In Doha the trains run on time.
At this efficient World Cup, Mbappé, Messi and Morocco drowned out external noise. Artificial sounds inside eight death stadiums ceased whenever the three Ms began to play.
Stories to be reshaped and retold; Messi torturing Joško Gvardiol, Sofyan Amrabat slide-tackling Mbappé, Moroccan migrants beating the Europeans.
World Cup moments to exist beside Pelé, Maradona, Zidane.
The mask slips clean off when the World Cup pauses for two days after the group stages.
“Death is a natural part of life, whether it is at work, whether it is in your sleep,” said Qatar’s chief executive Nasser Al-Khater, when asked about ‘Alex,’ a Filipino national who died while working at the Sealine resort, Saudi Arabia’s training base in Mesaieed.
So valued he is mononym. Within 24 hours the family of Abdullah Ibhais accused the Qatar authorities of torturing the father of two.
“Abdullah was trying to showcase Qatar in its best light, to own up to its mistakes, and to do right by them and all the migrant workers who have suffered as a result,” said the Jordanian family of a whistleblower who worked inside Qatar’s World Cup Supreme Committee for Delivery and Legacy, until sentenced to three years in jail for bribery and misuse of funds. “Fifa is complicit in Abdullah’s imprisonment and Fifa’s silence is tearing apart our family.”
Qatar denies the claim that Ibhais was tortured, insisting he was convicted on “an abundance of strong and credible evidence”. Besides a retracted confession, none of this evidence has been released into the public domain.
Four migrant workers perished during this World Cup, which is one more than the Qataris initially claimed perished in the building of eight stadiums over 12 years of construction.
Or, as Amnesty International insists, 12 years of slavery.
Tuesday, November 8th
A shaky start. World Cup ambassador Khalid Salman informs German television that homosexuality is “damage in the mind”.
The interview is cut short.
“Everyone is welcome in Qatar,” insists the World Cup Supreme Committee for Delivery and Legacy, “but we are a conservative country and any public display of affection, regardless of orientation, is frowned upon. We simply ask for people to respect our culture.”
Argentinians and Brazilians, the British, all Europeans, Asians, Australians and Saudi Arabians refuse to respect the Qatari culture. Not for one second, not in Souq Waqif, not at games.
This was a World Cup of contradictions. Grotesque wealth propped upon abject poverty.
One of the cruelest aspects of the tournament was access. The country that owns Al Jazeera and BeIN Sport blocked its lowest earners from sitting at home to watch the tournament. It cost $220 to stream the World Cup. Free to air BeIN Arabic teased matches, showing kick-offs before flashing back to studio.
The Uber drivers has three separate apps to see games as they zipped from Corniche to West Bay. Many only became taxi men for the month as building sites and universities were shuttered. Same goes for the children of Doha, denied formal education while the World Cup played out on subscription TV.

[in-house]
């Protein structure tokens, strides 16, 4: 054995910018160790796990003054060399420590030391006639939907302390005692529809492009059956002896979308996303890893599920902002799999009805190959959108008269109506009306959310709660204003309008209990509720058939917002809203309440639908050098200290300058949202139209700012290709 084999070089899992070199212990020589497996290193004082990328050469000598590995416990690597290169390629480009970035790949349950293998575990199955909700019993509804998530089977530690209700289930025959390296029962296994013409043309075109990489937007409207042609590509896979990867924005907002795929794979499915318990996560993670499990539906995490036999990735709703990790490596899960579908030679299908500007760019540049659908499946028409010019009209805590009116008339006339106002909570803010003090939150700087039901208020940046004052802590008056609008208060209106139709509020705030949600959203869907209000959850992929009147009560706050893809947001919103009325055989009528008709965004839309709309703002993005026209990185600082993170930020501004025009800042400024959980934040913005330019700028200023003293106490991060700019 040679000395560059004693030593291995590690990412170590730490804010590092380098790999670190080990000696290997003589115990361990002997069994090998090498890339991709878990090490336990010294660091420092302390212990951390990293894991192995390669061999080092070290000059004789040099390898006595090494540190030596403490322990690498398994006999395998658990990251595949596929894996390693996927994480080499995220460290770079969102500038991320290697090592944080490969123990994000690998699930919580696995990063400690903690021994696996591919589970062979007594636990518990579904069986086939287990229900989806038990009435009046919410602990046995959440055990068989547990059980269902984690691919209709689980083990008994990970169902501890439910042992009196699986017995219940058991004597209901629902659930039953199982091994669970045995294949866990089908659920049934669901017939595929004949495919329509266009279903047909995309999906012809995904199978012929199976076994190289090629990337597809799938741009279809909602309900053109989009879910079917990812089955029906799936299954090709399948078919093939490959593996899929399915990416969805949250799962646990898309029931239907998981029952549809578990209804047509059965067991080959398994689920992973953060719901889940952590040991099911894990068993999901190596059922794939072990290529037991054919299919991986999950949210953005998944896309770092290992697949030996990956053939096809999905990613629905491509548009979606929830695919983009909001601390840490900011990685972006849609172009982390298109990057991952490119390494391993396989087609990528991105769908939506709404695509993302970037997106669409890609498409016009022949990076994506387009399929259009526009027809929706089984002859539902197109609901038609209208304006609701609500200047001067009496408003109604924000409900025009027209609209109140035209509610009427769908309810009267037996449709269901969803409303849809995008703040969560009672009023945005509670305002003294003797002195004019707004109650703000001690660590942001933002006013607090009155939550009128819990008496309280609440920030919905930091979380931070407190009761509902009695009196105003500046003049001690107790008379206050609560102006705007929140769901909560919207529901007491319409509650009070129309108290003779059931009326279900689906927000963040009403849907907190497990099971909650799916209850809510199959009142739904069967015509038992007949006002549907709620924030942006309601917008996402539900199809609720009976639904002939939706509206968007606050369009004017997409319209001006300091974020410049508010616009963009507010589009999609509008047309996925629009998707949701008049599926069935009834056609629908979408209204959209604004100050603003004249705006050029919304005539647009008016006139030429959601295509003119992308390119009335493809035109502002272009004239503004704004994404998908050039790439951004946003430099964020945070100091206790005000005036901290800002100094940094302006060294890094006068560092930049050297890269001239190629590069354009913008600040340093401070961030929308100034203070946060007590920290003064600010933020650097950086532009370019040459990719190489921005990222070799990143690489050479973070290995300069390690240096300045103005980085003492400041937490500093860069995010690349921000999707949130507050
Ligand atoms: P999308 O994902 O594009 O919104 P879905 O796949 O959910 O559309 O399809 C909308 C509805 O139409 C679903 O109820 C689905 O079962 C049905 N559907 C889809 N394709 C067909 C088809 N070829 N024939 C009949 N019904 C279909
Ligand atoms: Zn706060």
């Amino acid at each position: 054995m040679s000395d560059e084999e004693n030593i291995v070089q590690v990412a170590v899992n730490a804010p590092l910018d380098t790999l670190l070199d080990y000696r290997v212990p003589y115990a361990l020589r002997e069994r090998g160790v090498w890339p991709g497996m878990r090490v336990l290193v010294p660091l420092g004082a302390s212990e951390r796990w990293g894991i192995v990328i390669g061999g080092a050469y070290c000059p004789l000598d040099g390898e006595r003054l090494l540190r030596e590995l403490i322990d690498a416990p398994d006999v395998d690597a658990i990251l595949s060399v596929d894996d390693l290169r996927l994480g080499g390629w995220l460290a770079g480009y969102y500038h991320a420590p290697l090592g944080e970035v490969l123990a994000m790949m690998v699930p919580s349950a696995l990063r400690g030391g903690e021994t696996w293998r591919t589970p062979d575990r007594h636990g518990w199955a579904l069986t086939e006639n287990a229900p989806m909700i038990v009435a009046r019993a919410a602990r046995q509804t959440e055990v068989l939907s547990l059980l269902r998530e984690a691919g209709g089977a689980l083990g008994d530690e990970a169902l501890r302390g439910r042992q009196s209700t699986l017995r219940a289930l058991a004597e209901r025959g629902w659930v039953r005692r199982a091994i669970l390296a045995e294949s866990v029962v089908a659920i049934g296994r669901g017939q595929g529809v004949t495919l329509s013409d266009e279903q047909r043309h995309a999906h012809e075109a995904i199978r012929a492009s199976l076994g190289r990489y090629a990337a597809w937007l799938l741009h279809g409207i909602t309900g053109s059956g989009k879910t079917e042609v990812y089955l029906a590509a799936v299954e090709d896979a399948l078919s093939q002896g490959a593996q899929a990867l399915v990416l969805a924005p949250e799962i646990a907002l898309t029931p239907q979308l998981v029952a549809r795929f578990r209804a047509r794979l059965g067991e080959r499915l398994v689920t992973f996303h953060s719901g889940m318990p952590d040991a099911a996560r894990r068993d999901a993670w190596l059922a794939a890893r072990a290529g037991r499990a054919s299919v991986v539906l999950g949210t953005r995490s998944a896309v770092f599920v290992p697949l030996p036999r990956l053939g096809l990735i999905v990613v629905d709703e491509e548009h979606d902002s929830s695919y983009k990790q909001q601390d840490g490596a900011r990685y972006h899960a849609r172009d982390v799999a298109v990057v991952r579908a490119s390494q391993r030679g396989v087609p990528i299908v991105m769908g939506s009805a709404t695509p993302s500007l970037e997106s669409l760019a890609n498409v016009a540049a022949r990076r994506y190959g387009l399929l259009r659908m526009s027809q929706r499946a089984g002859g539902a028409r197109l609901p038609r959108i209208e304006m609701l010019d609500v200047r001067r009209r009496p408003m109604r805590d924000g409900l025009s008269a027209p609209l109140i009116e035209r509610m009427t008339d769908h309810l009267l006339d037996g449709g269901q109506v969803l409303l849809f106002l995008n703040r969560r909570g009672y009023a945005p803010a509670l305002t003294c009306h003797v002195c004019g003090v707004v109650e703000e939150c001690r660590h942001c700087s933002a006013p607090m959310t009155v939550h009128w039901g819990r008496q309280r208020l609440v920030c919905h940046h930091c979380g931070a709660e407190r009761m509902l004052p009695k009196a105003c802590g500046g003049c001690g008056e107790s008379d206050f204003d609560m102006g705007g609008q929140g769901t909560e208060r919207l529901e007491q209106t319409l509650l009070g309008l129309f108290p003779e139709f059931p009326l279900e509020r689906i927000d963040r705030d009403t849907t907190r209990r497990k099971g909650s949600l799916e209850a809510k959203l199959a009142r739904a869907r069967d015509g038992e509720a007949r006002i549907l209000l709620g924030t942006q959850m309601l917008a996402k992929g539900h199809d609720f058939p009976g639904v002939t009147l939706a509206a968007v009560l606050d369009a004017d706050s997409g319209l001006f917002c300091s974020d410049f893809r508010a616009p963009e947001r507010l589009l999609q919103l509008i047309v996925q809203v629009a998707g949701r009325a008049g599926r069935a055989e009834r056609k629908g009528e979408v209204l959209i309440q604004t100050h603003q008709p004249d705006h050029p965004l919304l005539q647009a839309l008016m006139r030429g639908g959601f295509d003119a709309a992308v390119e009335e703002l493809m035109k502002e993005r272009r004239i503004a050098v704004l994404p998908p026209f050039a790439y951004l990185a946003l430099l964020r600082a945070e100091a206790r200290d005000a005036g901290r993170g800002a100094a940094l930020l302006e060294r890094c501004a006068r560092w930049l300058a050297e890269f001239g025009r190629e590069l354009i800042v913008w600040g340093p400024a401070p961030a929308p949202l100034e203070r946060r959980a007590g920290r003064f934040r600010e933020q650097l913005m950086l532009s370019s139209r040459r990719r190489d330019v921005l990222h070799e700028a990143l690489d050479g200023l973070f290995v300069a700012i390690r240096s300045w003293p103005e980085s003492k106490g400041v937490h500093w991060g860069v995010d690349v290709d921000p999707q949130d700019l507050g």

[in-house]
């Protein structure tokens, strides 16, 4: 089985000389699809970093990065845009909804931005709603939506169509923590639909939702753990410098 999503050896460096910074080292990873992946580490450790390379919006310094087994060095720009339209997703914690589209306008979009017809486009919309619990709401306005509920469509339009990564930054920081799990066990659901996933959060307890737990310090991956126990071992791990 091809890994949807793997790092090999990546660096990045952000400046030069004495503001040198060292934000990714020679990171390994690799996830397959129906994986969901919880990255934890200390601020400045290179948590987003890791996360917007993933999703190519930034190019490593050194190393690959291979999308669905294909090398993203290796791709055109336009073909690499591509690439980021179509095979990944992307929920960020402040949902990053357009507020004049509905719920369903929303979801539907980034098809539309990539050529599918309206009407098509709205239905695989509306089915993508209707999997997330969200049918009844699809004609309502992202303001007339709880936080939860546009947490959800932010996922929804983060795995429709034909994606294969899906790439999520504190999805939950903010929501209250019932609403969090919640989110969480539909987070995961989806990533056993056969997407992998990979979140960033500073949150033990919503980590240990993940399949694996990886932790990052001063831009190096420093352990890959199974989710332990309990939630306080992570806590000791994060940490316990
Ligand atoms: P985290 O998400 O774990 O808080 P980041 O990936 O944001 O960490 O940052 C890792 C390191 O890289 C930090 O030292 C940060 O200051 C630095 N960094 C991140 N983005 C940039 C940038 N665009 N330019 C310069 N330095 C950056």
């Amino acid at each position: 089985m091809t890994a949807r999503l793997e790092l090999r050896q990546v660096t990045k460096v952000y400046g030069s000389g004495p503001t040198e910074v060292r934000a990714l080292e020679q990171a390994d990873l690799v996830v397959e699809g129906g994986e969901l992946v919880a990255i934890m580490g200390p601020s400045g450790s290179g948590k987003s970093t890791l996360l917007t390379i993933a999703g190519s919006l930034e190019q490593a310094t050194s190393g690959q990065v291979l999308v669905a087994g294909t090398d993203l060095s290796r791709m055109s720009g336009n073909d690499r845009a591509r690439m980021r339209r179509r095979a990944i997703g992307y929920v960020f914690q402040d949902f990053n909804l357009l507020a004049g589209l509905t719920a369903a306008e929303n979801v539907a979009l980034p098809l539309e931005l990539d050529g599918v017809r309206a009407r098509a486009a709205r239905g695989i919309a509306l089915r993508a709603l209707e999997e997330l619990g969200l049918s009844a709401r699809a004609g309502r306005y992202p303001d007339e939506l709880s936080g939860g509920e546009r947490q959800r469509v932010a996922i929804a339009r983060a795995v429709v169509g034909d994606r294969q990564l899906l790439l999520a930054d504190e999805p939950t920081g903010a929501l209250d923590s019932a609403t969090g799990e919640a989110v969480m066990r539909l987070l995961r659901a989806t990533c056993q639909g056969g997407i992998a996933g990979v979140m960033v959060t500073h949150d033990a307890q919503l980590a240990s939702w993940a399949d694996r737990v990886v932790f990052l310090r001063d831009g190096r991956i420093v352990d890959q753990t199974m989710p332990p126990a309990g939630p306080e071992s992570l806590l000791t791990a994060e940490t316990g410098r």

Kids could wander into Fanzones, but 10pm kick-offs saw off most, but not the Moroccans who wheeled babies into Souqs and squares. The North Africans and Saudis made this an Arab World Cup, crossing the land border in their droves.
Saturday, November 19th
Gianni Infantino dog whistles. “Today I feel Qatari. Today I feel Arab. Today I feel African. Today I feel gay. Today I feel disabled. Today I feel a migrant worker.”
Monica Marks, professor of Middle East politics at NYU Abu Dhabi, offers supposition around Infantino’s true intention.
“Infantino’s spiel showcases multiple rhetorical tricks of what we might term the ‘deploying anti-Orientalism as a cudgel to squash substantive critiques of power’ trade,” Prof Marks tweets. “These rhetorical sleights of hand are especially insidious because they can so easily zombify would-be brilliant critics on the left, including academics and journalists, some of whom unwittingly enter into weird weddings with the abusive, corrupt and powerful in MENA when those actors cry Orientalism.
“I can’t step inside the bloke’s head, but his deflections were so risible I see two options: 1. He knowingly used anti-colonialist discourses to deflect critique from Qatar and, by extension, himself and Fifa. 2. He’s guzzled Kool-Aid to rationalise his work and genuinely believes it.”
Within 48 hours, Greek MEP Evan Kaili utters the exact same pro-Qatari rhetoric in Brussels before her arrest December 9th on charges of money laundering, corruption and criminal organisation.
“I am sitting here on the global stage as a gay man here in Qatar,” says Fifa director of media relations Bryan Swanson following Infantino’s speech. “We have received assurances that everyone will be welcome at this World Cup.”
Penny for Swanson’s thoughts when a gay English fan is strip-searched for wearing rainbow colours in Doha, while Palestinian flags are waved by the Moroccan players (both legitimate forms of protest in a free society).
This was not the Qatar World Cup, it was the south Asian and central African World Cup. They ran the tournament, along with Nepalese servers and Filipino maids, but without a trade union to protect them. Without a Mick Lynch-figure to fight their corner on Al Jazeera, no ruling monarchy or government can be kept in check.
Sunday, November 20th
On opening night Morgan Freeman asks: “Am I welcome?”
“We sent out the call because everyone is welcome,” replies Ghanim Al-Muftah. “This is an invitation to the whole world.”
Qatari’s defunct female football team, without caps since 2014, quietly disagrees.
“How can so many countries, languages, and cultures come together, if only one way is accepted?”
Exactly, Freeman, exactly.
Large swathes of the 67,372 attendance Land Rover to safety at half-time of Qatar versus Ecuador, leaving bussed-in Lebanese in Qatari maroon to chant inanely.